It will be interesting to see how this all shakes out.

    Browndog in reply to JonN. | January 19, 2014 at 7:58 pm

    I agree. In total….as far as speculation is concerned.

    Not A Member of Any Organized Political in reply to JonN. | January 19, 2014 at 10:39 pm

    It is believable that the “assistance to Snowden”
    came from criminal Holder and Obama……..

    Obama looking deep into Putin’s eyes: “I’ll have more flexibility in my second term.”

    Obama looked deep in Putin’s eyes and thought it was “LUV!”
    But he was just putin!

    Not A Member of Any Organized Political in reply to JonN. | January 19, 2014 at 10:42 pm

    Remember Eric Holder was giving military machine guns to the Mexican mobster drug cartels………….

A computer magazine interviewed the IT personnel that worked with Snowden. They said that the only reprimand that he received was sticking up for a fellow worker who was being disciplined by the boss (BTW – most spies don’t do that). In addition, Snowden kept a copy of the Constitution on his desk. He would keep reciting it to his bosses when they were doing something that would bother his conscience.

The NSA is not tech savy. They have difficulty with their websites, and many security holes. They have been cracked a number of times by mere adolescents who were able to purchase professional tools on underground sites. As bad as the NSA is, the Russian Government (they have some decent independent contractors) is worse.

The NSA workers said that Snowden was given all the keys to the inner security by his bosses because he was a major resource in Hawaii. His bosses broke the rules to allow themselves to take credit for Snowden’s work.

I have heard that Snowden is a high school dropout. If that is true, the Russians intelligence agencies wouldn’t give him the time of day. They still believe in public education LOL.

BannedbytheGuardian | January 19, 2014 at 9:32 pm

Note . Just saw on Brietbart ( I look but don’t post there ) the new book on the financial cyber attacks ongoing & coming to the US.

The Target & Marcus Niemanns villain is reported to be a teenager from St Petersburg. Whether true or false it has been put out there. Interesting nyet?

Clearly, Snowden informed us that every cell phone call is wide open.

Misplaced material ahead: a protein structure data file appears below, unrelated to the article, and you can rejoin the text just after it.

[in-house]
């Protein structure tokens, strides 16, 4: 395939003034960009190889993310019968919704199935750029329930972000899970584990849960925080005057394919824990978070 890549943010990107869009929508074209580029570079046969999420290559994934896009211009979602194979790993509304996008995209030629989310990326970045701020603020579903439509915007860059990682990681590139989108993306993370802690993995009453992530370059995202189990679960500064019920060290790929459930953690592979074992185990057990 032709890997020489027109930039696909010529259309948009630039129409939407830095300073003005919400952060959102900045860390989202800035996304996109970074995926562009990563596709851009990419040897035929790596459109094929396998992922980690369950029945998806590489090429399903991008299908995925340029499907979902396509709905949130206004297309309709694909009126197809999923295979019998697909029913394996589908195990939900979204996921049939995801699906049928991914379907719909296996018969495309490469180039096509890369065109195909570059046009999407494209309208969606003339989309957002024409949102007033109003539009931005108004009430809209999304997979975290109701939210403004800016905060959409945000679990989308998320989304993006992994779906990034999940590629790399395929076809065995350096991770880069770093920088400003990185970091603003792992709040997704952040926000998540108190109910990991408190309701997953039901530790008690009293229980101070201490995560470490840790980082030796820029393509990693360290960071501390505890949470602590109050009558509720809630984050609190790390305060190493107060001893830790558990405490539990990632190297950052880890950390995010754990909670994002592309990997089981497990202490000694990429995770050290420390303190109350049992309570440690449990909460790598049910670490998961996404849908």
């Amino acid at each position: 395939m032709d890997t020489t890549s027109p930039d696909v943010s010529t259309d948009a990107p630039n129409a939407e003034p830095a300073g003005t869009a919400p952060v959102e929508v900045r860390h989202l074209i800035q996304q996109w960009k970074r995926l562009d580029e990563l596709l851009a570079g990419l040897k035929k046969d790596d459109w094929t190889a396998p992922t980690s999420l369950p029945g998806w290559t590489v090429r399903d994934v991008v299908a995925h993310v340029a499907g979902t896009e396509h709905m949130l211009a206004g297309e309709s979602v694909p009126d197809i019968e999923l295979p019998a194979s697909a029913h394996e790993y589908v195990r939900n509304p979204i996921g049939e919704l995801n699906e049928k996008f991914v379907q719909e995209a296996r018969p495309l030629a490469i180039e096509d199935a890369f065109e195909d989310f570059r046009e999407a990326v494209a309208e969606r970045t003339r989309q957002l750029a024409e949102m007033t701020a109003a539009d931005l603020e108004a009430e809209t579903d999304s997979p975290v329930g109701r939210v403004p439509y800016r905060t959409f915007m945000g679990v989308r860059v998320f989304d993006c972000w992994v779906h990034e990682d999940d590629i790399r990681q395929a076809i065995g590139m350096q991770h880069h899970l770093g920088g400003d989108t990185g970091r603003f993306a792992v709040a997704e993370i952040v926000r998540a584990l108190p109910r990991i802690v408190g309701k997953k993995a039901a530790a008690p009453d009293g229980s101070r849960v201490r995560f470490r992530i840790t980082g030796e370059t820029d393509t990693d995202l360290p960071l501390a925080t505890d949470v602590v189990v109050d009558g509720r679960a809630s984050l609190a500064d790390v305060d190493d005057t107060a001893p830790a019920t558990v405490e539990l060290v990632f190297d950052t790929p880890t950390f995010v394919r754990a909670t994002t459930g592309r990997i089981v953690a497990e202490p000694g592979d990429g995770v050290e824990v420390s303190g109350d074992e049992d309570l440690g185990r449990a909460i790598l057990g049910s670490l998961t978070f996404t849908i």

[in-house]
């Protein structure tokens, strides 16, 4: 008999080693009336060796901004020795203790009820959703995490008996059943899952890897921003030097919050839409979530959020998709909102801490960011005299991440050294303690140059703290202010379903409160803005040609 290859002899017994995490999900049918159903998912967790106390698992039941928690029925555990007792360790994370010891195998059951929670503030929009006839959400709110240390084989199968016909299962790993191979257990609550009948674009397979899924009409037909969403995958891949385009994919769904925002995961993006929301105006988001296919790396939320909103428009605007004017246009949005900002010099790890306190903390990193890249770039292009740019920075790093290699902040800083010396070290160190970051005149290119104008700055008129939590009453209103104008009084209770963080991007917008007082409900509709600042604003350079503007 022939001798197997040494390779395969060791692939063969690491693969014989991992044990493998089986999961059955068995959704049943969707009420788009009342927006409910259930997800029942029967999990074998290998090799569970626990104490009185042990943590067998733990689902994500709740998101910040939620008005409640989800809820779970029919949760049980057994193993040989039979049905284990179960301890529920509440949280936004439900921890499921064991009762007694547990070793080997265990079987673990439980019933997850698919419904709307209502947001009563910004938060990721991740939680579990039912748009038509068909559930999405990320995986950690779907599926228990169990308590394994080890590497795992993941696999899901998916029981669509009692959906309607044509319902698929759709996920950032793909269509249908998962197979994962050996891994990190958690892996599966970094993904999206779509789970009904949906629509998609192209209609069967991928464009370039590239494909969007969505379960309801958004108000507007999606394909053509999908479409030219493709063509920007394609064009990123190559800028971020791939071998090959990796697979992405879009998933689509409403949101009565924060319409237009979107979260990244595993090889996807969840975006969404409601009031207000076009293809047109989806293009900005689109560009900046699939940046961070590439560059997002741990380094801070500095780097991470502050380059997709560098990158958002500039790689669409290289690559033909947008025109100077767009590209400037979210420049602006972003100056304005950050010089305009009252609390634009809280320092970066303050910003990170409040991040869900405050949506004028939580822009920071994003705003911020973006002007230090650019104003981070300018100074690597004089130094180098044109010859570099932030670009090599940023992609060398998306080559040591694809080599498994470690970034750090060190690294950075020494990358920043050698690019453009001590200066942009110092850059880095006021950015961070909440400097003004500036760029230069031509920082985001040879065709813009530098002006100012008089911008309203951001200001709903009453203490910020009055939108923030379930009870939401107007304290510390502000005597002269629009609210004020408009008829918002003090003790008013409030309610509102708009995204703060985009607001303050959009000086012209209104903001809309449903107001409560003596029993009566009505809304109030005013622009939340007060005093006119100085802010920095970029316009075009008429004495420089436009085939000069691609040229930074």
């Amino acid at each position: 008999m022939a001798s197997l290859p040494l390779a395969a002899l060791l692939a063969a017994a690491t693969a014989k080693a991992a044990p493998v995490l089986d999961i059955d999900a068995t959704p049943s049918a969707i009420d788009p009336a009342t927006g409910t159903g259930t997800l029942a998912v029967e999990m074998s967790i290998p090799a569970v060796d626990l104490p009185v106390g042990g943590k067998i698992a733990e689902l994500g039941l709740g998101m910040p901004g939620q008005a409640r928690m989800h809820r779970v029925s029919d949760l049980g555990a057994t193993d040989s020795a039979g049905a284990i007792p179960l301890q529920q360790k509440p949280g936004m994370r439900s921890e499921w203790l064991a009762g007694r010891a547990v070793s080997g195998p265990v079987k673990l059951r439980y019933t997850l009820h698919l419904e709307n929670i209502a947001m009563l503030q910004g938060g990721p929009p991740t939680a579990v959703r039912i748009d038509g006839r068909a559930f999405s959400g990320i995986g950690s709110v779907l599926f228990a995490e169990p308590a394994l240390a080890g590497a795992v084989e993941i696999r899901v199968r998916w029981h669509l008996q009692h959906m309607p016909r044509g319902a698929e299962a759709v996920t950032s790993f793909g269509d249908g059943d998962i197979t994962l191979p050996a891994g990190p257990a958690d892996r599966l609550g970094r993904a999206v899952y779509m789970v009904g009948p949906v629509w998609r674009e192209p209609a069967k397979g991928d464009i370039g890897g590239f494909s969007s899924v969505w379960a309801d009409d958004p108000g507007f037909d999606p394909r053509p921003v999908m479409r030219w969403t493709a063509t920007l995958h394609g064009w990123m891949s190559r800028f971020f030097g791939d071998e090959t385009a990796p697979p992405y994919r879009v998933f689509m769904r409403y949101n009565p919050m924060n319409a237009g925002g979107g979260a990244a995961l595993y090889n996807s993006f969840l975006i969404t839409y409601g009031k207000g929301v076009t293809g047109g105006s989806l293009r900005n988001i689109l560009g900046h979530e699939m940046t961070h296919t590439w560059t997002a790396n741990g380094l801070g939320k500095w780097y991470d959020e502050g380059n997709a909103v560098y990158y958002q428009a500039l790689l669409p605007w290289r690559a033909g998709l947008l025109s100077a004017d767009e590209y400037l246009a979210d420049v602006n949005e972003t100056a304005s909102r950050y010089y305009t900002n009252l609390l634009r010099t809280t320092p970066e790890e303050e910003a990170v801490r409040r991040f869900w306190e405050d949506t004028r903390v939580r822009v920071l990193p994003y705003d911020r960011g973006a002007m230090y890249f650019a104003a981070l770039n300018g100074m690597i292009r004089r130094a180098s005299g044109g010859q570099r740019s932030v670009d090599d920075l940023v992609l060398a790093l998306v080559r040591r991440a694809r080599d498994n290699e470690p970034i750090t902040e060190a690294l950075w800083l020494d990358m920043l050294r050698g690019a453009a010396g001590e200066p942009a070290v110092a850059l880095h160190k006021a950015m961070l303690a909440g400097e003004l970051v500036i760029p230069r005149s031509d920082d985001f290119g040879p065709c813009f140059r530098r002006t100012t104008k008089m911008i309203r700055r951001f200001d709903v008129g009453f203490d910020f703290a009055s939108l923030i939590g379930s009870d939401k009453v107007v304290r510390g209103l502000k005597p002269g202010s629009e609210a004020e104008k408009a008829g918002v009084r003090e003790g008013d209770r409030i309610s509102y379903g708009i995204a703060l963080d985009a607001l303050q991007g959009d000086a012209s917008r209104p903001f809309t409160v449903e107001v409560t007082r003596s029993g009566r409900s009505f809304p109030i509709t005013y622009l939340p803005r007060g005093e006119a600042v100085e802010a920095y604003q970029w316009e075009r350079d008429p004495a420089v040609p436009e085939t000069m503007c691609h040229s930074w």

That disqualifies a couple statements.
And if the Defense Network is half as good as the PPACA site, we have some serious problems.

As a technical person who manages large platforms, I don’t have these questions. It’s entirely believable that he was to access this data and the means to download it. Heading to Hk makes perfect sense, it’s the nearest jurisdiction that will not kowtow to the USA. He ended up in Russia because we blocked all his transit routes. It’s pretty straight forward and the revelations are more than minor, they are HUGE.

Excellent analysis and I agree. How did Snowden end up so quickly in the arms of the enemy?

Whether or not Snowden had Russian or Chinese help is besides the point, and that point is that the NSA has gone WAY OVERBOARD in trampling our constitutional protections.

Regardless of what you think about Snowden’s motives, that doesn’t absolve the NSA or this government from the fact that they are liars, criminals and thugs themselves in regard to the constitutional they “Swore” to protect.

“Here’s just a partial list of Snowden’s leaks that have little or nothing to do with domestic surveillance of Americans:

The classified portions of the U.S. intelligence budget, detailing how much we spend and where on efforts to spy on terror groups and foreign states, doesn’t deal with Americans’ privacy. This leak revealed the intelligence community’s self-assessment in 50 major areas of counterterrorism, and that “blank spots include questions about the security of Pakistan’s nuclear components when they are being transported, the capabilities of China’s next-generation fighter aircraft, and how Russia’s government leaders are likely to respond to ‘potentially destabilizing events in Moscow, such as large protests and terrorist attacks.’” The Pakistani, Chinese, and Russian intelligence agencies surely appreciate the status report.

Our cyber-warfare capabilities and targets don’t deal with Americans’ privacy. The revelation that the U.S. launched 231 cyber-attacks against “top-priority targets, which former officials say includes adversaries such as Iran, Russia, China and North Korea and activities such as nuclear proliferation” in 2011 has nothing to do with Americans’ privacy.